“To barnstorm in now in mid-October and say you’re going to build up a whole office strategy now doesn’t work,” he said. “If you have been laying an infrastructure, that can work.”

Mr. Buttigieg, whose deep financial resources has helped him open more offices than anyone else in Iowa, New Hampshire and Nevada, has been slow to add staff in South Carolina, where polling has shown him with very limited appeal to African America voters. His campaign has just two South Carolina field offices and announced the hiring of a state director just one month ago. In Nevada, Mr. Buttigieg has four offices in Las Vegas alone, along with a presence in far-flung Republican-heavy locales like Elko, Fallon and Pahrump.

Renting office spaces and paying organizers isn’t possible without money, and it is little surprise that the campaigns with the most cash have the largest office footprints. The spaces themselves won’t break the bank — in rural Iowa it costs about $5,000 to $6,000 per month to rent space and procure office supplies, though Des Moines locations can be a more expensive — but the majority of the 2020 campaigns aren’t exactly swimming in money.

The Warren campaign built the earliest presence across the state, opening its first eight field offices in June. When Mr. Buttigieg, on a July walking tour of downtown Waterloo, popped into a sneakers-and-skateboards shop, organizers from the Warren field office across the street came outside to greet him.

Ms. Warren’s army of paid Iowa organizers — the campaign puts the number at “more than 65,” though it is by all accounts far higher — spent the summer appearing almost anywhere Democrats gathered. Democratic Party leaders in even the state’s smallest counties reported Warren organizers, alone among the presidential campaigns, appearing at nearly every one of their monthly gatherings.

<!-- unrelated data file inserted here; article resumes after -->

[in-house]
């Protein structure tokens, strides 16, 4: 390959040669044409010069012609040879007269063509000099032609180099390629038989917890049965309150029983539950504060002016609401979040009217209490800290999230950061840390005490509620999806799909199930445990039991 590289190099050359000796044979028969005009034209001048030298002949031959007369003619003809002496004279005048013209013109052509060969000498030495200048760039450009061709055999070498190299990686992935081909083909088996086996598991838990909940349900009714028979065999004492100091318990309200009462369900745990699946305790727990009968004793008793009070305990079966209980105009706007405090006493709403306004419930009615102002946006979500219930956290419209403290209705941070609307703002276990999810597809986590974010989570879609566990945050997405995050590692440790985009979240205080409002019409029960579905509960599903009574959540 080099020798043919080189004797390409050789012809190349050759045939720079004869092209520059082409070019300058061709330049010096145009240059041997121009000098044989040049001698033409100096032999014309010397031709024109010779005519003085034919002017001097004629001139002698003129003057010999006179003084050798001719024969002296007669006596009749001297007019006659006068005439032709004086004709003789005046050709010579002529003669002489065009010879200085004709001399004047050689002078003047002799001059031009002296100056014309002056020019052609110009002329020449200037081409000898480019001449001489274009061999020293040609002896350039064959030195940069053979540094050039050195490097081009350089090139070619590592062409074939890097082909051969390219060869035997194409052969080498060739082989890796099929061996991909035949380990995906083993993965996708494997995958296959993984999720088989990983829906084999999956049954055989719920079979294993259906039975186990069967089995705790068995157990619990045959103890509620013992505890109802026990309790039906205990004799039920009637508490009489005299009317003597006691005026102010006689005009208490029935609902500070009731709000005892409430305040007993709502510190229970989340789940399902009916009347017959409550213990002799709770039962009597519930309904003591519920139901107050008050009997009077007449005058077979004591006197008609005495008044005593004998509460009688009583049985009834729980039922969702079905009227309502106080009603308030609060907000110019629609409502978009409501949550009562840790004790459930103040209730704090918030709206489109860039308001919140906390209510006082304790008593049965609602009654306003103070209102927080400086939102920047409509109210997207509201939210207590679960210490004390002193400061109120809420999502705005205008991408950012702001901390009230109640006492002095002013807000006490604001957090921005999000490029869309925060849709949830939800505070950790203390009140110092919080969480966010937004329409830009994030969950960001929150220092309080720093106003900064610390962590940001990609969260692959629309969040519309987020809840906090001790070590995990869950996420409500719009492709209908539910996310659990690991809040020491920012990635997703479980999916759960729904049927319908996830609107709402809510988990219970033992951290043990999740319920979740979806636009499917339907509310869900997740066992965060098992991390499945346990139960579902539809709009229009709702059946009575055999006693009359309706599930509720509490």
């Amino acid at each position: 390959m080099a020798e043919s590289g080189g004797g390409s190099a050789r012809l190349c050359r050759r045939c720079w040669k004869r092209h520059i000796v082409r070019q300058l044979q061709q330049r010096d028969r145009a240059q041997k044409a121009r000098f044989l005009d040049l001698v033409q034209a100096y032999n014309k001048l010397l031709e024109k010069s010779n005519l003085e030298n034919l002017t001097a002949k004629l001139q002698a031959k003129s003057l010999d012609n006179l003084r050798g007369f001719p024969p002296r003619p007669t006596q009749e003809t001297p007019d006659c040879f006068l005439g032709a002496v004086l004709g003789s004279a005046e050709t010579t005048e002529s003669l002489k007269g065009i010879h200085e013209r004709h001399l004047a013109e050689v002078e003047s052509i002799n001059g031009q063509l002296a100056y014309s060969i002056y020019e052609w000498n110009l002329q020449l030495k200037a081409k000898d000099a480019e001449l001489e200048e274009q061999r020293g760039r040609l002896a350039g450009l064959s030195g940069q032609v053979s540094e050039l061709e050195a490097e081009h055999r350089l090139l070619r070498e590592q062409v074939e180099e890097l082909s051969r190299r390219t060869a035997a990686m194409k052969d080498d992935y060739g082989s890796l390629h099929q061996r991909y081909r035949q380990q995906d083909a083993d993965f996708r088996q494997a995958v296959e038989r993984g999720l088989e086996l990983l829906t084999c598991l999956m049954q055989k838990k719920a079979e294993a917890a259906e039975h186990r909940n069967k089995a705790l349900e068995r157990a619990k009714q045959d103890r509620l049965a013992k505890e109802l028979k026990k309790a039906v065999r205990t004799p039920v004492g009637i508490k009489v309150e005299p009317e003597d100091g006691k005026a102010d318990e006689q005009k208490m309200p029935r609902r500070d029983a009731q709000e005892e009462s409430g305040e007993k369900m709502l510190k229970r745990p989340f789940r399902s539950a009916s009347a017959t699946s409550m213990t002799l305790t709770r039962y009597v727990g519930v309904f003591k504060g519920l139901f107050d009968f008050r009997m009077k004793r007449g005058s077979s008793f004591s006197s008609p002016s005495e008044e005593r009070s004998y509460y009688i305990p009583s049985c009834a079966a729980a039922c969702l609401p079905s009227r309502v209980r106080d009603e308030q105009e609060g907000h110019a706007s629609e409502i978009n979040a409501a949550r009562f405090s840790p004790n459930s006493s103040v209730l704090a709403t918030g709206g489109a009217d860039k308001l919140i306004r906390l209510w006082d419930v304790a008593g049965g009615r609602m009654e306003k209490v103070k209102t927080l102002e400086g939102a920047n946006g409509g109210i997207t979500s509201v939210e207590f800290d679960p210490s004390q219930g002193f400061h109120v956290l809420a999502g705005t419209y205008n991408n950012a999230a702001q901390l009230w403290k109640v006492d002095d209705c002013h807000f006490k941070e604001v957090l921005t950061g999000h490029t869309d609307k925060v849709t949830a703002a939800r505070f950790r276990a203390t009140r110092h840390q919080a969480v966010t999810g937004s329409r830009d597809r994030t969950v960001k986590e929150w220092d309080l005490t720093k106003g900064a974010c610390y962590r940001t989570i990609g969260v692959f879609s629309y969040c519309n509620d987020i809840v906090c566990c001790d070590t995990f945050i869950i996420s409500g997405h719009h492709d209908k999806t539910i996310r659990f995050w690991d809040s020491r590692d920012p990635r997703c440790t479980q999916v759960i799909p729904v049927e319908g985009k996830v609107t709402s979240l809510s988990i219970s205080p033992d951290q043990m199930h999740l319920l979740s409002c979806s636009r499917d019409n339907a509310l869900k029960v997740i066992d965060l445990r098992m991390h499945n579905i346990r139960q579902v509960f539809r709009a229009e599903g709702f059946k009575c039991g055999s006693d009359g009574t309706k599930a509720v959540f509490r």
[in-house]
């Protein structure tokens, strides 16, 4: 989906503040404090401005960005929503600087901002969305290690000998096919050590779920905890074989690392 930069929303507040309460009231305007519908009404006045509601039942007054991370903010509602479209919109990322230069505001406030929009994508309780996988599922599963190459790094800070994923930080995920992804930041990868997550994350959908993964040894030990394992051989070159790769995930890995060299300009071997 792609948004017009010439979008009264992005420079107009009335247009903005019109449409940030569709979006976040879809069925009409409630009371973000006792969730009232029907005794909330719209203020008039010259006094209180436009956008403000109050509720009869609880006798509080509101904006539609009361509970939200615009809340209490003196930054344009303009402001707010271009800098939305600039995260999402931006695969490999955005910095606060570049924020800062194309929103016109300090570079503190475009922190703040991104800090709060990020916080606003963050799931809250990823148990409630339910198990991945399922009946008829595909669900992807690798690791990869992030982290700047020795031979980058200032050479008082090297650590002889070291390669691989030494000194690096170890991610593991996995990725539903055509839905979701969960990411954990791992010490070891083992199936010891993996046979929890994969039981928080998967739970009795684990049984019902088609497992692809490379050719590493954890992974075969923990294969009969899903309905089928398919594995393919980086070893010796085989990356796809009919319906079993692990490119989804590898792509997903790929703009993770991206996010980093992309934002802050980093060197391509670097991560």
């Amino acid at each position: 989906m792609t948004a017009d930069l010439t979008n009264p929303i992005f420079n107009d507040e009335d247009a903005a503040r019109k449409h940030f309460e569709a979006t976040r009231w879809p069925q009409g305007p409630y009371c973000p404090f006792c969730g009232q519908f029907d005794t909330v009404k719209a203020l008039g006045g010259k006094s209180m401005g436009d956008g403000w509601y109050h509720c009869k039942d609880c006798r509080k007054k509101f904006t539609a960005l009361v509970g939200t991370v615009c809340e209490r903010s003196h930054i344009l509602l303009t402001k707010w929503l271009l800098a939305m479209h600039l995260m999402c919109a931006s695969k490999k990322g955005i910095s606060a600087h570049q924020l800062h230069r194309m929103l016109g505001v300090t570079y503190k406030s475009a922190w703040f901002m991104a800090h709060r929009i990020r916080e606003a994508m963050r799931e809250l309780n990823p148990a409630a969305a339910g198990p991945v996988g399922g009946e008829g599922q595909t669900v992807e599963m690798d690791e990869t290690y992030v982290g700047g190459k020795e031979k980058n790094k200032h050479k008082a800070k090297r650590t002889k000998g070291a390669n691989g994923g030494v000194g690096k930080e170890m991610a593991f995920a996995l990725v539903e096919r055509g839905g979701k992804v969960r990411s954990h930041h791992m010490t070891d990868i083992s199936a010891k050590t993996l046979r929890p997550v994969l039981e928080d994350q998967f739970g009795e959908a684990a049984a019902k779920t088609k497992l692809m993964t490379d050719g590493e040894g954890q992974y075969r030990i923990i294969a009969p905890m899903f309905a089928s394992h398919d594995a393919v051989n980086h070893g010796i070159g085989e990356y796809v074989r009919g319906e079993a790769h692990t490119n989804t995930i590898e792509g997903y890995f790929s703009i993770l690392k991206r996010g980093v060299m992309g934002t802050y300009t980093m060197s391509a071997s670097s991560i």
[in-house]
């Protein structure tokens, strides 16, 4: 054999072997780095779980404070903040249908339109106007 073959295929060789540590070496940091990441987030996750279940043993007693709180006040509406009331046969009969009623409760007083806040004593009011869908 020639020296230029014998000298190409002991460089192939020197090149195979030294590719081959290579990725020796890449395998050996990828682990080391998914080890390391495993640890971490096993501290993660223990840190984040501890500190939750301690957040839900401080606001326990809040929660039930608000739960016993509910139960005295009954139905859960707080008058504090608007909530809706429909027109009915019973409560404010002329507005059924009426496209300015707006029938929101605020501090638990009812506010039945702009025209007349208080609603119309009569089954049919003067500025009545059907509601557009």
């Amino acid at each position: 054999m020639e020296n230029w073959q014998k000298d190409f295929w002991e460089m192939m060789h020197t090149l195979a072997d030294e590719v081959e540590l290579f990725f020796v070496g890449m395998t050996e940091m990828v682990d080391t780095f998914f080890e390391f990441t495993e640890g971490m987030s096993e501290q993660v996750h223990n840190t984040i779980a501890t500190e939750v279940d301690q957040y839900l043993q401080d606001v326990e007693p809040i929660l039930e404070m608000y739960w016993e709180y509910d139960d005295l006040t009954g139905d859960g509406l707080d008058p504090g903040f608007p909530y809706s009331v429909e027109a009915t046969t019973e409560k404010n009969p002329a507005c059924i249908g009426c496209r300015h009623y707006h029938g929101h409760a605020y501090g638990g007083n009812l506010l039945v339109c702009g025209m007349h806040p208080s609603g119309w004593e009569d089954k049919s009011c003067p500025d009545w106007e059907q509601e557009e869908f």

Stephen Dee, left, and Emily North, right, organizers for Mr. Buttigieg and Ms. Warren, respectively, spoke with volunteers.Stephen Dee, top, and Emily North, bottom, organizers for Mr. Buttigieg and Ms. Warren, respectively, spoke with volunteers.
Daniel Acker for The New York Time

Lorenza Ramirez, a 23-year-old who moved from Boston to become Ms. Warren’s regional organizing director for eight counties in central Iowa, said she ran a 5K race this summer to ingratiate herself with local party officials.

“These caucuses are very personal,” said Gary Gelner, the Democratic Party chairman in Hancock County. “Close voter contact is extremely important and Warren is way ahead with troops on the ground and a very large number of campaign veterans on board.”

Among the top-polling candidates, only Senator Bernie Sanders of Vermont has eschewed a strategy of building an array of field offices across Iowa. The Sanders campaign is betting on expanding the caucus electorate to people estranged from the political process and less likely to step into a campaign office.

That has left the Sanders campaign with about half the office footprint in Iowa as Mr. Buttigieg and Ms. Warren, though he is in the same ballpark as them in New Hampshire.

Claire Sandberg, the Sanders campaign’s national organizing director, said the senator’s supporters across rural Iowa arrange their own gatherings instead of meeting at a central office.

“We’re not limited to just the volunteers who are within easy driving distance of those offices,” she said. “Anyone who wants to volunteer for Bernie can get involved from no matter where they are.”

Stickers on the wall of Mr. Buttigieg’s office form the shape of Iowa, while at Ms. Warren’s office, literature on her policy proposals cover a wall.
Daniel Acker for The New York Time

Like most campaign offices, Ms. Warren’s Indianola outpost is arranged as a shrine to the candidate. There’s an eight-foot-tall outline of her on one wall, while packets containing literature on all of her policy proposals are stapled on what the campaign calls its “plans wall.” In one corner is a child’s doll house and a scramble of Matchbox cars for small children to play with while their parents do the work of the campaign.

At one table sat a half-dozen Simpson College students furiously texting from a call sheet. Jailyn Seabrooks, the school’s student body president, said she comes to the office a few times a week to knock on doors and make calls for the Warren campaign.

“Being in this space, it’s rejuvenating,” Ms. Seabrooks said. “It’s a reminder that I’m in this fight for a reason.”